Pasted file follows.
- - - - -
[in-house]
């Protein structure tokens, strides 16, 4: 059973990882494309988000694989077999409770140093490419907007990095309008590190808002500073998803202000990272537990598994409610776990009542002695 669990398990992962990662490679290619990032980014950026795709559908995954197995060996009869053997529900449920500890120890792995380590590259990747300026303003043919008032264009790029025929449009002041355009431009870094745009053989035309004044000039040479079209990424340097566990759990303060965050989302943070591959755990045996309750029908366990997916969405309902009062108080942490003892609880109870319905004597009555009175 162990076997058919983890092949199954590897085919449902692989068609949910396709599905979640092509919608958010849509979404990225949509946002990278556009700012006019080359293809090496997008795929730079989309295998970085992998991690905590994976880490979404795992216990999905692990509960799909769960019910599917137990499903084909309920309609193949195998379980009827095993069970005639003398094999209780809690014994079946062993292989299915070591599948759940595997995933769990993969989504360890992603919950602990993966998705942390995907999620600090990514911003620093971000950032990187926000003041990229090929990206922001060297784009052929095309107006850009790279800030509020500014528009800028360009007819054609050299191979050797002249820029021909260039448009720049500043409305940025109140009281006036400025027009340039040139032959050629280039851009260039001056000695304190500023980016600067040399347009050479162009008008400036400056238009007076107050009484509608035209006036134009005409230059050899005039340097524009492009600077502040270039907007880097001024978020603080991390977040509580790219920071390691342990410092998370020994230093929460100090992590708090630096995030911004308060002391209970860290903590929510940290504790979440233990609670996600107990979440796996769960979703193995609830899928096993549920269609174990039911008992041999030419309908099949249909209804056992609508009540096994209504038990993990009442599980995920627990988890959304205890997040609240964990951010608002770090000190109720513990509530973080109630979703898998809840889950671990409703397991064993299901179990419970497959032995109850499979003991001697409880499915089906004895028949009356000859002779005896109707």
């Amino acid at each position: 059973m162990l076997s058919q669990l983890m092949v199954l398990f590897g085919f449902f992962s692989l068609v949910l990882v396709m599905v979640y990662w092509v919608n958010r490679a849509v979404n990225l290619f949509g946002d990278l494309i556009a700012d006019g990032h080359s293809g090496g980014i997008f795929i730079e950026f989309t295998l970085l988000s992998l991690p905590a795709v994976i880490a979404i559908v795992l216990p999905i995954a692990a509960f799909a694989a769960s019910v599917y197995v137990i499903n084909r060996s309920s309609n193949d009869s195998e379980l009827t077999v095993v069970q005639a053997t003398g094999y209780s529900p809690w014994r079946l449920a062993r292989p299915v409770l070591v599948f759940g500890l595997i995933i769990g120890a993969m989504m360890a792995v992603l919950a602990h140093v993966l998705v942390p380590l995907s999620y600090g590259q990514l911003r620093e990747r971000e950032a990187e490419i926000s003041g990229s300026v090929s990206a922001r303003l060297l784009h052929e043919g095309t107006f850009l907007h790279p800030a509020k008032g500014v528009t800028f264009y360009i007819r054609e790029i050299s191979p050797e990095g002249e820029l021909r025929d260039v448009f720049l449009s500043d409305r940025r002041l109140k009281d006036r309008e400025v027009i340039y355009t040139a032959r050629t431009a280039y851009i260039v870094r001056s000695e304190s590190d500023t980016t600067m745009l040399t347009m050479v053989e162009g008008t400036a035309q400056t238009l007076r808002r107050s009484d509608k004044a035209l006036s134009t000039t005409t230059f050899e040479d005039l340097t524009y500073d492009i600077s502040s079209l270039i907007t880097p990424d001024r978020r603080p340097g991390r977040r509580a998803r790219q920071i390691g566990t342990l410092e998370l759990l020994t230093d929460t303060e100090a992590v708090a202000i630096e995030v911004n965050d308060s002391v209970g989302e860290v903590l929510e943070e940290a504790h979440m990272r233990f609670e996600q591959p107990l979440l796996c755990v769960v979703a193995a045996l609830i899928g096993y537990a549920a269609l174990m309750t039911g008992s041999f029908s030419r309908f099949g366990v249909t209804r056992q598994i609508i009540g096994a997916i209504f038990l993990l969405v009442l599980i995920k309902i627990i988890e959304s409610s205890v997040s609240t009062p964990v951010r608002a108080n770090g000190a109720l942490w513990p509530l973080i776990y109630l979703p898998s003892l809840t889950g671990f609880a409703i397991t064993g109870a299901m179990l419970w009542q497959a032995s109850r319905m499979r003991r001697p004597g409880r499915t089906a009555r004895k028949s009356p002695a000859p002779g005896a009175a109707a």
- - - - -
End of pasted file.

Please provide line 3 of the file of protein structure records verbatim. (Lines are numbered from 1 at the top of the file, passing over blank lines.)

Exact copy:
């Amino acid at each position: 059973m162990l076997s058919q669990l983890m092949v199954l398990f590897g085919f449902f992962s692989l068609v949910l990882v396709m599905v979640y990662w092509v919608n958010r490679a849509v979404n990225l290619f949509g946002d990278l494309i556009a700012d006019g990032h080359s293809g090496g980014i997008f795929i730079e950026f989309t295998l970085l988000s992998l991690p905590a795709v994976i880490a979404i559908v795992l216990p999905i995954a692990a509960f799909a694989a769960s019910v599917y197995v137990i499903n084909r060996s309920s309609n193949d009869s195998e379980l009827t077999v095993v069970q005639a053997t003398g094999y209780s529900p809690w014994r079946l449920a062993r292989p299915v409770l070591v599948f759940g500890l595997i995933i769990g120890a993969m989504m360890a792995v992603l919950a602990h140093v993966l998705v942390p380590l995907s999620y600090g590259q990514l911003r620093e990747r971000e950032a990187e490419i926000s003041g990229s300026v090929s990206a922001r303003l060297l784009h052929e043919g095309t107006f850009l907007h790279p800030a509020k008032g500014v528009t800028f264009y360009i007819r054609e790029i050299s191979p050797e990095g002249e820029l021909r025929d260039v448009f720049l449009s500043d409305r940025r002041l109140k009281d006036r309008e400025v027009i340039y355009t040139a032959r050629t431009a280039y851009i260039v870094r001056s000695e304190s590190d500023t980016t600067m745009l040399t347009m050479v053989e162009g008008t400036a035309q400056t238009l007076r808002r107050s009484d509608k004044a035209l006036s134009t000039t005409t230059f050899e040479d005039l340097t524009y500073d492009i600077s502040s079209l270039i907007t880097p990424d001024r978020r603080p340097g991390r977040r509580a998803r790219q920071i390691g566990t342990l410092e998370l759990l020994t230093d929460t303060e100090a992590v708090a202000i630096e995030v911004n965050d308060s002391v209970g989302e860290v903590l929510e943070e940290a504790h979440m990272r233990f609670e996600q591959p107990l979440l796996c755990v769960v979703a193995a045996l609830i899928g096993y537990a549920a269609l174990m309750t039911g008992s041999f029908s030419r309908f099949g366990v249909t209804r056992q598994i609508i009540g096994a997916i209504f038990l993990l969405v009442l599980i995920k309902i627990i988890e959304s409610s205890v997040s609240t009062p964990v951010r608002a108080n770090g000190a109720l942490w513990p509530l973080i776990y109630l979703p898998s003892l809840t889950g671990f609880a409703i397991t064993g109870a299901m179990l419970w009542q497959a032995s109850r319905m499979r003991r001697p004597g409880r499915t089906a009555r004895k028949s009356p002695a000859p002779g005896a009175a109707a």